Occasional worry is normal. We all fret about things like an incoming job interview, financial matters, and health concerns. But when worry starts to interfere with your day-to-day activities, and makes it difficult for you to focus on the present, then you may be experiencing generalized anxiety. While (general anxiety disorder) GAD is characterized by constant worry that is often unrealistic, it can also lead to physical symptoms such as muscle tension, restlessness, and sleep difficulty. Fortunately, there are ways to break the cycle of persistent worry.
We spoke with Terri Bowman, CEO of leading mental health services provider in Perth, Australia, who has helped us list some simple steps you can take to overcome anxiety and allow you to regain your quality of life.
Write down your thoughts
One of the simplest ways to deal with overwhelming worry is to have a healthy outlet in the form of a journal. By writing down your feelings and tracking your symptoms, you are able to recognize triggers, identify negative behaviors, and prioritize your concerns.
Keeping a journal is also useful in getting your thoughts together when your world feels like a chaos. Worries always seem worse in your head, so it helps to write about them to truly understand the situation, and think of a possible solution to the thing that is causing you stress.
Mindfulness is all about being aware of the present moment. It teaches you to become reflective rather than reactive, especially because it helps you recognize the motives and emotions that drive your behavior. Practicing mindfulness can counteract rumination because it keeps you from being stuck in a thought loop where you replay every experience to find a negative aspect to dwell on. To practice mindfulness, you must take some time out to focus on the here and now, and process the things that are happening without judgment. Your mind may wander while you try to pay attention to the present moment, but with enough practice, you can learn to consciously bring back your mind to the present.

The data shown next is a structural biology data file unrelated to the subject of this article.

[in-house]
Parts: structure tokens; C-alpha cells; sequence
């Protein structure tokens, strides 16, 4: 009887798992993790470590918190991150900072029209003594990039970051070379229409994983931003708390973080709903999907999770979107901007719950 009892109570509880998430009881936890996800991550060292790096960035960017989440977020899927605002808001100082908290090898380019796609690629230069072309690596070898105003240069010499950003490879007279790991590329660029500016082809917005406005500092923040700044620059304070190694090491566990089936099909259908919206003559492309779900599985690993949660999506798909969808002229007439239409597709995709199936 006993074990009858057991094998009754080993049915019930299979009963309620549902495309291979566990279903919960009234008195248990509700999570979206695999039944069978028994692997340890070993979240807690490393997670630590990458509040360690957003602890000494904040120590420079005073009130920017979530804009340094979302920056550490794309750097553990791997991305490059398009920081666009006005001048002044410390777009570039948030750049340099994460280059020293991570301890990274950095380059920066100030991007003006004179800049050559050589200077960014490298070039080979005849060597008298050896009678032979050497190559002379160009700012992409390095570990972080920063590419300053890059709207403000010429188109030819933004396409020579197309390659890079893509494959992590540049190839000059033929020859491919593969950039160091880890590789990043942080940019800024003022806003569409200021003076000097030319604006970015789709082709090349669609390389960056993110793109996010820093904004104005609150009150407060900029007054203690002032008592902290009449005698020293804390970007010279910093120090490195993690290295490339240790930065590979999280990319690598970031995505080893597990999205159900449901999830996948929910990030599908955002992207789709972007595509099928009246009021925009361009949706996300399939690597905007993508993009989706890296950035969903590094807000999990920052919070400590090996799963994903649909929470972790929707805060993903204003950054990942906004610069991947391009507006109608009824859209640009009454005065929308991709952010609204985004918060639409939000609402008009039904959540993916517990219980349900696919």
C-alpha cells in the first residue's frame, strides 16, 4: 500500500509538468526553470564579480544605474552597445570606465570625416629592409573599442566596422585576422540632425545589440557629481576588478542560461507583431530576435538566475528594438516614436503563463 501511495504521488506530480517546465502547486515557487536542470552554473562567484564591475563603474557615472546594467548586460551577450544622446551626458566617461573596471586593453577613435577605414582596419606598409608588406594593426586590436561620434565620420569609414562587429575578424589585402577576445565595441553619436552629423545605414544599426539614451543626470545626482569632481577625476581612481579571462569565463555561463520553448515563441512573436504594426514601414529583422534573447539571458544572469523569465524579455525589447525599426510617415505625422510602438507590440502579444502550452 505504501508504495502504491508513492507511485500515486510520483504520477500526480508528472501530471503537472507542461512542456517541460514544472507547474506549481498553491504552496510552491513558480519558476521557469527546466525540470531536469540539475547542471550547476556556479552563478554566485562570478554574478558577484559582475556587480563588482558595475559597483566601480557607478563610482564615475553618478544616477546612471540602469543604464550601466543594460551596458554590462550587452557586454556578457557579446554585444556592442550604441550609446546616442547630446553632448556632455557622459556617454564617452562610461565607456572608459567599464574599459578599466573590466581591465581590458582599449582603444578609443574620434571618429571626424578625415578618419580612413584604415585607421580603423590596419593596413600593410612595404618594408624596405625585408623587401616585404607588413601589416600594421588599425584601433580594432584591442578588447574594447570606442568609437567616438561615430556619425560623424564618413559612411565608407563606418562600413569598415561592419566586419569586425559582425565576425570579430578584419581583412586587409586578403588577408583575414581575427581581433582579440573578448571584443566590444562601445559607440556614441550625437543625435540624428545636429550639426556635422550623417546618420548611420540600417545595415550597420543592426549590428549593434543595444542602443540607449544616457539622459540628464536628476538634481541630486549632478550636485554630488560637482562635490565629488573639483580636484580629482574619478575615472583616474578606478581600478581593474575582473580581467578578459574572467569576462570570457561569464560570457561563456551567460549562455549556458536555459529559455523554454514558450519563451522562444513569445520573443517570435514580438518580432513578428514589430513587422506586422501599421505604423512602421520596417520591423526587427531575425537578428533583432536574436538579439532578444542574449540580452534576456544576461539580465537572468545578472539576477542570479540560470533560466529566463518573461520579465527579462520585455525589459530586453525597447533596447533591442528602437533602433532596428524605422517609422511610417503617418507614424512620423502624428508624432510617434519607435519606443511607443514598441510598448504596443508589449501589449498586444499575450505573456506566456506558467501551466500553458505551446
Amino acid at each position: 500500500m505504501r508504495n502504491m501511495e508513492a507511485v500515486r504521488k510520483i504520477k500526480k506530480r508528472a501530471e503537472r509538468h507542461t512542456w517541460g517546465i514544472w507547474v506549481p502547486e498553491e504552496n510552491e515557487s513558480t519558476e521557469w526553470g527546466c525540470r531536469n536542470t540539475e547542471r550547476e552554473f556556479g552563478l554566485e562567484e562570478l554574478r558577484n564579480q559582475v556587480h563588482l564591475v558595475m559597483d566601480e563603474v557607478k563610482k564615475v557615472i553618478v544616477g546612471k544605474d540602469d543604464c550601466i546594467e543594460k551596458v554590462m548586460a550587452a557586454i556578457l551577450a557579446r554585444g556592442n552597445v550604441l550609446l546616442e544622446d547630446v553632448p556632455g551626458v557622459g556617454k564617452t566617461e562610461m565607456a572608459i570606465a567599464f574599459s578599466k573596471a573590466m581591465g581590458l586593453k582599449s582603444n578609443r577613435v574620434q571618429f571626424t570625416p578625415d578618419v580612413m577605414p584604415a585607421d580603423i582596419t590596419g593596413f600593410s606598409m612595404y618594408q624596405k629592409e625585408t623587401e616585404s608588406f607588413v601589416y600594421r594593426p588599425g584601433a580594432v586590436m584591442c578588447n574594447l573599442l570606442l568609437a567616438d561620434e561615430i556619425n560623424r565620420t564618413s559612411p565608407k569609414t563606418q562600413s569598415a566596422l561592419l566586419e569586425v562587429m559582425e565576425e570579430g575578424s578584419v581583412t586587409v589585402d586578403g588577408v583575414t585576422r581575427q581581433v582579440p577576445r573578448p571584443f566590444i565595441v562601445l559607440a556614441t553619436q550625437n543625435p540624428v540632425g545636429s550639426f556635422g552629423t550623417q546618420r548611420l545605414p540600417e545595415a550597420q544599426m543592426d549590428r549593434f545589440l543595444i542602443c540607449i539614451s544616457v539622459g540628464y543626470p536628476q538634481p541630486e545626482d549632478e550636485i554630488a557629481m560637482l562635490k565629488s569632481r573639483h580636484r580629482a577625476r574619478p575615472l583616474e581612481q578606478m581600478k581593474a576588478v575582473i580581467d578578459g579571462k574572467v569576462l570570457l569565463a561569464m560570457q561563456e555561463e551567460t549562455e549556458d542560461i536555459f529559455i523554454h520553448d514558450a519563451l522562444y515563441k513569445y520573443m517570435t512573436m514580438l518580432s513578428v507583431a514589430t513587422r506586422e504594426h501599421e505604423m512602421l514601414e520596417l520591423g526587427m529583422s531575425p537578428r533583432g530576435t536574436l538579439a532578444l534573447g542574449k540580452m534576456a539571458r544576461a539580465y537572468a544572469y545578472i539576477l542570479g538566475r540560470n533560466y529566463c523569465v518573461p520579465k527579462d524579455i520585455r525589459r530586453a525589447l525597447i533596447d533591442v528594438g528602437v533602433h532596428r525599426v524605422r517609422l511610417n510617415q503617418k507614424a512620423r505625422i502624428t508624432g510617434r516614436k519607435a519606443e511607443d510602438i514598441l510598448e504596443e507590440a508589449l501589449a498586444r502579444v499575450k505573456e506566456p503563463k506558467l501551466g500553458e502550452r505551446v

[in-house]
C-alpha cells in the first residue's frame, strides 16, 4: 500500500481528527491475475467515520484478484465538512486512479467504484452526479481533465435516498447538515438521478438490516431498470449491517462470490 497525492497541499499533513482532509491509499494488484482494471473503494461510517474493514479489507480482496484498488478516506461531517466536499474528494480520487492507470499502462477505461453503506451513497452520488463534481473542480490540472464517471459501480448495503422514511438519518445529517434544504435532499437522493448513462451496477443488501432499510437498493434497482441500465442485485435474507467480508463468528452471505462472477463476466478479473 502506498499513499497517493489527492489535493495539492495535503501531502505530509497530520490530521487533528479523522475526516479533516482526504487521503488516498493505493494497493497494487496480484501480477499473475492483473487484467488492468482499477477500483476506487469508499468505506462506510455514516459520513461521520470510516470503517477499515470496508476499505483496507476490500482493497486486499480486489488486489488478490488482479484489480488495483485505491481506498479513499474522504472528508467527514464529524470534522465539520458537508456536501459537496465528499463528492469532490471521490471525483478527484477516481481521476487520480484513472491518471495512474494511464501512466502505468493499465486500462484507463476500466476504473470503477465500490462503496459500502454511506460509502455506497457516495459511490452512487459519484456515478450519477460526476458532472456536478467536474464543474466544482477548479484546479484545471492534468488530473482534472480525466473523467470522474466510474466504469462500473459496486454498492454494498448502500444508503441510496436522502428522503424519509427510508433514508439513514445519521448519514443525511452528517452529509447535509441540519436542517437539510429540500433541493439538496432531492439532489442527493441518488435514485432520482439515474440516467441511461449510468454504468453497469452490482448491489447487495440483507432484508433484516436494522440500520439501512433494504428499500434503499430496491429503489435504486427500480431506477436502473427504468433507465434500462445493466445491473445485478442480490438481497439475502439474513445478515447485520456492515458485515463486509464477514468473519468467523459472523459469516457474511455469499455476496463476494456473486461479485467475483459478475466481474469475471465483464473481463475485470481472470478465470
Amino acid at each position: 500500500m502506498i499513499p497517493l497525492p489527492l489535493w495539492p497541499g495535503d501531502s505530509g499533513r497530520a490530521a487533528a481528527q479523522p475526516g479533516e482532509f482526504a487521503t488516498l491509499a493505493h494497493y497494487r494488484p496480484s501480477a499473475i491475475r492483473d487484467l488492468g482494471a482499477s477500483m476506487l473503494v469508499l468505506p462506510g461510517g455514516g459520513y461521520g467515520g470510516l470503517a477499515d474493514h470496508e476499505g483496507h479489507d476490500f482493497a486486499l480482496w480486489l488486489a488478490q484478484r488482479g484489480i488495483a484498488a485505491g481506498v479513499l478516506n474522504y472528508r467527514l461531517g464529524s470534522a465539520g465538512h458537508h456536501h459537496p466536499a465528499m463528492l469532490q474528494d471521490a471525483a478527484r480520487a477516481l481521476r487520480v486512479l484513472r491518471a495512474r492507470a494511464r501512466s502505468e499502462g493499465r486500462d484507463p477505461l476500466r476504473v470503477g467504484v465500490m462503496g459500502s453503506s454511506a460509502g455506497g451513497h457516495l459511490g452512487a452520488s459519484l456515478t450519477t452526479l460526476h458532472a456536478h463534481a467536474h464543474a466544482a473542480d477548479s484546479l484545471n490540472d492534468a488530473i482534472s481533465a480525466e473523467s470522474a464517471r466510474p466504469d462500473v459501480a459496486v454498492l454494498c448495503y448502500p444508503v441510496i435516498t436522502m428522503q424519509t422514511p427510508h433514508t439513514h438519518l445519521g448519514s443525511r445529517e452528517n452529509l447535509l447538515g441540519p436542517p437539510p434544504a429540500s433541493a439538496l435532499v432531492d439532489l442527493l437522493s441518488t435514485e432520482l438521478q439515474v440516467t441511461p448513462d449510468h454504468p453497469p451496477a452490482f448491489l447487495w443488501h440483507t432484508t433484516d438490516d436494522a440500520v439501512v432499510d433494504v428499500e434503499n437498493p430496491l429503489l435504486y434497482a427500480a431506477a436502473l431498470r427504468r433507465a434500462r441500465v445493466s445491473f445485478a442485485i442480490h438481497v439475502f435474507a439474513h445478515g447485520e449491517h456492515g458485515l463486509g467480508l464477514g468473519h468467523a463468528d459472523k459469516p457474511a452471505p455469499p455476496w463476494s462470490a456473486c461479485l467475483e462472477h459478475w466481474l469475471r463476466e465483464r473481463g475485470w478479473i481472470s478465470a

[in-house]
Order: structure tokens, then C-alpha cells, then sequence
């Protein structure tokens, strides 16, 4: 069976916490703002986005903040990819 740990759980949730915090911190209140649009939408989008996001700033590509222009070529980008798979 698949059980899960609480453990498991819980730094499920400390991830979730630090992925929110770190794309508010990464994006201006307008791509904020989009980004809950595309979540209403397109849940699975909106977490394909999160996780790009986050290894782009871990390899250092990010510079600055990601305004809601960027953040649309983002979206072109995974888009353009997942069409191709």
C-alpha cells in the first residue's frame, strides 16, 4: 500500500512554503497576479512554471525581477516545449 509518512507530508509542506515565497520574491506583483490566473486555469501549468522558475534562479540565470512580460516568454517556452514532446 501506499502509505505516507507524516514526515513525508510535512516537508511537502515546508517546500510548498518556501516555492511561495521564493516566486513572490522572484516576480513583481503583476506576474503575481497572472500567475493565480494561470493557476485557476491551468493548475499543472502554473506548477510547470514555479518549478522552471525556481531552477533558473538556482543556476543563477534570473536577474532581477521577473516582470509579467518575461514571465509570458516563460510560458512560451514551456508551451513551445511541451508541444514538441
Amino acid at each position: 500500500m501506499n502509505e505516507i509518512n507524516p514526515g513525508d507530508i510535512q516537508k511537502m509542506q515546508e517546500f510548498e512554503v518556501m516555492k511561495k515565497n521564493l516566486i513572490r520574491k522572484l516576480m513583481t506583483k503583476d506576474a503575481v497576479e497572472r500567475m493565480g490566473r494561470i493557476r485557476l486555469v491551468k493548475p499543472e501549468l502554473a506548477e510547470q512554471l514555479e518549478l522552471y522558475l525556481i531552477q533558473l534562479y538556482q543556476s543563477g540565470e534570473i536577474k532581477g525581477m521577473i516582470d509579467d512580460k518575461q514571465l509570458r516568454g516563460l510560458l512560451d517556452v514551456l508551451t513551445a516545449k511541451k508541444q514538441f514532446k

Many of our worries come from trying to gain more certainty in life. For example, you worry about your upcoming business trip, trying to figure out anything that could go wrong so you can be more certain of a favorable outcome. But in the end, you still feel anxious because there is simply no way to guarantee the outcome of such situation or any other event in life. When your mind is filled with thoughts of the scary unknown, it’s easy to fall into the trap of overthinking. To minimize your anxious thoughts, it helps to accept that you can never be 100% certain about anything in life. Let go of your desire for certainty, and learn to adjust your comfort level with uncertainty.
Challenge your thoughts
There are ways you can challenge the barrage of negative thoughts that are making you feel down. Whenever you feel depressed or anxious, take a deep breath and reflect on your thoughts. Recognize that your self-talk is often skewed towards negative things, and that even though your inner voice makes the negative feel true, most often it’s just biased or incorrect. Once you start reflecting on your thoughts, you will discover just how exaggerated those negative perspective of things are.
These questions should help you evaluate your anxious thoughts:
1. What are the ways I can find out if what I’m thinking is actually true?
2. What could this situation mean aside from the explanations I have formed in my head?
3. What good thing can come out of this situation?
4. Is this way of thinking helping me to solve the problem?
5. What are the facts of the situation and what are my assumptions?
Simply by putting in a little time and effort to explore the anxiety coping strategies above, you’re taking the first step to regaining control over your anxious mind. If you follow these steps, there’s a good chance you’ll start to reduce your anxiety and take control back in your life. If you are concerned about any mental health issues you might be struggling with, you should always first consult a mental health professional.